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My 5 step playbook on winning the start of an enterprise sales call

You'll never start a call the same way again. A 7 minute read on a playbook I put together after thousands of sales calls.

This study stopped me in my tracks.

I’ve been through thousands of sales calls. I’ve made them, listened to them, and been on the receiving end of them.

The first few minutes of an enterprise sales call is where battles are rarely won, but often lost. I read a study that said within the first 30 seconds humans will have formed impressions related to competence and trustworthiness.

Pause.

Competence and Trustworthiness. If a prospect ranks you a 10/10 on both of these, how do you feel like your chances are at winning their business?

I’d say pretty damn high.

This means if you’re not surgical in those first 30 seconds, you’re losing out on $.

I wrote a five step playbook on how to nail the start of every call. My goal is to help you prevent prospects from thinking you’re not trustworthy or competent.

Quick FYI that my team at Postscript sells to enterprise brands on Shopify, but you can take this playbook and run with it for any vertical.

Step 1: Prepare like a Detective

My pet peeve is when I see reps scrambling to prepare 20 minutes before a call. You’re already playing from behind.

It’s key to prepare the day before. You’ll be able to dedicate more time to the preparation process. Also, sleeping on your prep allows your brain to digest all of your research. You’ll wake up more confident and ready to go on gameday.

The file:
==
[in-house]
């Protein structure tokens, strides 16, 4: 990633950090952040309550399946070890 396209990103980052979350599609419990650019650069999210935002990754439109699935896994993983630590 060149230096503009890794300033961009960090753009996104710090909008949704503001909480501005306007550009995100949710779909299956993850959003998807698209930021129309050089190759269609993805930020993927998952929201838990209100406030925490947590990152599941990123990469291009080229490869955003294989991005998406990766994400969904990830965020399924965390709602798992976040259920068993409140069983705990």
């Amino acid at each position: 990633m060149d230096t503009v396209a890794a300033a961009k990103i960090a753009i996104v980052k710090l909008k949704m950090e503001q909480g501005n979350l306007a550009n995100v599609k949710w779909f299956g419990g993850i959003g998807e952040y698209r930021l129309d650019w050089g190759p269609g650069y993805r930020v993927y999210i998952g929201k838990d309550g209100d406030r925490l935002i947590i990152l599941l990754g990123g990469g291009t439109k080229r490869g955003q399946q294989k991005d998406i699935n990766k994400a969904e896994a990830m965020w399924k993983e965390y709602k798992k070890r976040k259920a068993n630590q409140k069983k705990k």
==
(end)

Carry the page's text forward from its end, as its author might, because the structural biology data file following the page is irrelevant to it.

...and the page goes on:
Pre-call prep vibes

Sonny’s Preparation Checklist

  • Check their website

    • What recent case studies do they have?

    • What’s their core offering and value proposition?

    • Do they have any new products?

    • What’s their company story and mission statement?

  • Do your research on your attendees

    • Sleuth on every team member on LinkedIn and Google

      • How long have they been there? What’s their role? Check out their job history and see if you have any mutuals

  • Google them and check their socials

    • What are people saying about the brand on social? X and Tiktok are great places to look

    • Are there any news releases or articles about them? Read them and bring them up on the call

    • Who else is paying for Google ads on a search for your prospect?

      • This will lead you straight to their competitors

      • Find out who their biggest competitors are and what makes them different

  • Plan your discovery questions

    • Write down the must-ask questions you have for the brand (more on this to come in another post!)

  • Customer Story

    • I recommend finding a successful customer that is in a similar industry and that was dealing with the same core issues. You should have 2-3 customer stories ready to rock.

Step #2: The Pre-Email

Email each attendee on the list and let them know your agenda for the call. Ask them if there’s anything else they’d like to learn during the call.

Have you done your research and found out that you have mutual connections?Ask for the mutual connection to shoot a note over to the prospect. The earlier you start back-channeling, the better.

Bonus points if this comes from a customer, but your leadership team is a good place to start here.

Step #3: Small Talk vs. Trust Talk

Action! You’re on the call and you see your prospect join. What do you do?